Mental Health


Suicide is the second leading cause of death for ages 15-34 and half of all lifetime mental illnesses are identified by age 14. Most students do not receive the mental health services they need due to stigma and lack of access to services and of those who do get help, most do so only in school. The increase in economically disadvantaged students, English Learners, and students needing more intensive special education services has increased the work load for mental health teams.

School Counselor’s role has expanded over the past decade. They collaborate with teachers and other support staff to provide social emotional support, career planning guidance beginning in Kindergarten, and help students develop academic achievement strategies.

School Psychologists often serve several schools. They collaborate with the School Counselor to formulate individualized intervention plans for students who need comprehensive mental health services.

School Social Workers address social issues that affect a child’s development and education and create a vital link between schools, home and community services and resources.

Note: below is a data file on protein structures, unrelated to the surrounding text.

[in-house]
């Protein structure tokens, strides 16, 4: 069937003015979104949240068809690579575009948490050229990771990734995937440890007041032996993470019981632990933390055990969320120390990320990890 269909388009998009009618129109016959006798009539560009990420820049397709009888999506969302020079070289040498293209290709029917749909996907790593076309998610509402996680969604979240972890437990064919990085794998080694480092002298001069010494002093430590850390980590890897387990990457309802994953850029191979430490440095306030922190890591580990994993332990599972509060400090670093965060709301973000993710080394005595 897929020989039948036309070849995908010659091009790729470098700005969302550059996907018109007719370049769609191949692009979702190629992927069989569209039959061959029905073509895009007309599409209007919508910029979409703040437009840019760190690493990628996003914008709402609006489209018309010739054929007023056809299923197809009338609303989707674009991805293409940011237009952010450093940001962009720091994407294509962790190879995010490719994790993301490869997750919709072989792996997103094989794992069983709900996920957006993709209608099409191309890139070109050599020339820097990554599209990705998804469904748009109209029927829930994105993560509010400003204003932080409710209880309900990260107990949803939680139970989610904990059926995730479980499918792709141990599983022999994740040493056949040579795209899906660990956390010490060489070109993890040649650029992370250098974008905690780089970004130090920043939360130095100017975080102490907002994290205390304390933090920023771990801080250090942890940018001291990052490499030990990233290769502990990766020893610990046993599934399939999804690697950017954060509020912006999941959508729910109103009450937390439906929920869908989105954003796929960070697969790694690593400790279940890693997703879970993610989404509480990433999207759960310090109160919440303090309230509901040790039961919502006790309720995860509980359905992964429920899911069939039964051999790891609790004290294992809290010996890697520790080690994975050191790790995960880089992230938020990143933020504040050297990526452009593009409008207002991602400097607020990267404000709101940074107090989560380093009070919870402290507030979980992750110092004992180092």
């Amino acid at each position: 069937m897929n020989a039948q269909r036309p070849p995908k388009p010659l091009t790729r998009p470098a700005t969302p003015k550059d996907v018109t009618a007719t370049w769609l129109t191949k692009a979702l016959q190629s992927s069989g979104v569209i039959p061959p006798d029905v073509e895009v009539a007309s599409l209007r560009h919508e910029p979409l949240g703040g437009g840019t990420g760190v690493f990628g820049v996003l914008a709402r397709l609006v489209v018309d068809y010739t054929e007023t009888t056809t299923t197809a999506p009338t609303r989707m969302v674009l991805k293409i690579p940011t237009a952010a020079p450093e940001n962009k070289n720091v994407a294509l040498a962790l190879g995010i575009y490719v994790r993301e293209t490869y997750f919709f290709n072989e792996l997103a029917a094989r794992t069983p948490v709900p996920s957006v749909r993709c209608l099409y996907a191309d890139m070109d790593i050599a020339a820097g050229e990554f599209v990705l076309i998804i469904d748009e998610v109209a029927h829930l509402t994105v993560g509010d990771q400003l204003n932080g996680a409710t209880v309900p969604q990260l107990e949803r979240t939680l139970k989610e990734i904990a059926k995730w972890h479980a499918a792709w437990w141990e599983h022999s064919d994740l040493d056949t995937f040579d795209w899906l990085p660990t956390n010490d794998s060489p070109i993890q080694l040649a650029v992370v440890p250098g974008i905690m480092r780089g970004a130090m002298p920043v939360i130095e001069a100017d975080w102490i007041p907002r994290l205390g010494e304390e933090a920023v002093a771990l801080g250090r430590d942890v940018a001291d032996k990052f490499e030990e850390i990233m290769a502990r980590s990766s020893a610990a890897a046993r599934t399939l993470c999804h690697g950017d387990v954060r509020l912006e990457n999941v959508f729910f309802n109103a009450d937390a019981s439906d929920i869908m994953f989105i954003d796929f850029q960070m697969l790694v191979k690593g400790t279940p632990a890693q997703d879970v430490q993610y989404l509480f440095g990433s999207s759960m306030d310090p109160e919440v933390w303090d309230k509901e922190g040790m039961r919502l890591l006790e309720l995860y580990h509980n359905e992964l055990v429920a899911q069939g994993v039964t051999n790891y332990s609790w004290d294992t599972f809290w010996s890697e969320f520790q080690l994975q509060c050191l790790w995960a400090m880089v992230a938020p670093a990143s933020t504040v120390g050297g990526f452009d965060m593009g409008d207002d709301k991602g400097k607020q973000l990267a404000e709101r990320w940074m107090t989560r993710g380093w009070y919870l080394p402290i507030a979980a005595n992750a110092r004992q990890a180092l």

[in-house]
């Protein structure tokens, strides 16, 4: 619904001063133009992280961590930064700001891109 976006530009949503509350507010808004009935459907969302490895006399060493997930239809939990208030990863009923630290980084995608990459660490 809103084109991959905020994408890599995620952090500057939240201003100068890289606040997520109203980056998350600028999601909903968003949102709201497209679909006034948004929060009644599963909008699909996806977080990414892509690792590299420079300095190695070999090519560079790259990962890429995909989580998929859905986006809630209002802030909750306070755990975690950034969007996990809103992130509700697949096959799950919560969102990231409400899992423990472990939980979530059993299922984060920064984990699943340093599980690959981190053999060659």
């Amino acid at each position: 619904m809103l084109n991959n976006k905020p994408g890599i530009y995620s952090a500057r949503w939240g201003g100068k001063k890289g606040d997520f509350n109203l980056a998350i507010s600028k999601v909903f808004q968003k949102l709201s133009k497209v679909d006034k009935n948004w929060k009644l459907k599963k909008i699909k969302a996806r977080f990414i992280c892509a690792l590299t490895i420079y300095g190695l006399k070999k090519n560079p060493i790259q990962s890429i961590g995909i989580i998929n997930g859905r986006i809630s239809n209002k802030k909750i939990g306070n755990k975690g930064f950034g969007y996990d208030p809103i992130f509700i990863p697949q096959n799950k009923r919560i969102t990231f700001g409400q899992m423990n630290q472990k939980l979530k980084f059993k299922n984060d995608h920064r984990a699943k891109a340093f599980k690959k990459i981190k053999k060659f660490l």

Virginia PTA urges the General Assembly to provide students with access to ‘Unified Mental Health Teams’ at nationally recommended ratios

  • School Counselor: 1:250  (Virginia Funds: 1:455 (ES) – 1:325 (HS))
  • School Psychologist: 1:500-700 (Virginia: No Standard)
  • School Social Worker: 1:250       (Virginia: No Standard)
  • Registered School Nurse: 1 per school  (Virginia: 1:600 students)


VIrginia PTA has successfully advocated to increase the number of school counselors in Virginia’s Schools. Over the past several years the ratio of school counselors to students has been reduced from 1 counselor to 455 students to 1 counselor for every 325 students. Additionally legislation passed in the 2021 General Assembly Session established a ratio of three specialized student support personnel per 1,000 students for school nurses, social workers, psychologists, and other licensed health and behavioral positions.




  • If you or someone you know is a danger to themselves or others, please call 911
  • Call ‘998’, the National Suicide & Crisis Lifeline. When people call, text, or chat 988, they will be connected to trained counselors that are part of the existing Lifeline network. These trained counselors will listen, understand how their problems are affecting them, provide support, and connect them to resources if necessary.
  • Contact the emergency/crisis services number for your local community services board


QUESTIONS: Email Vice President of Advocacy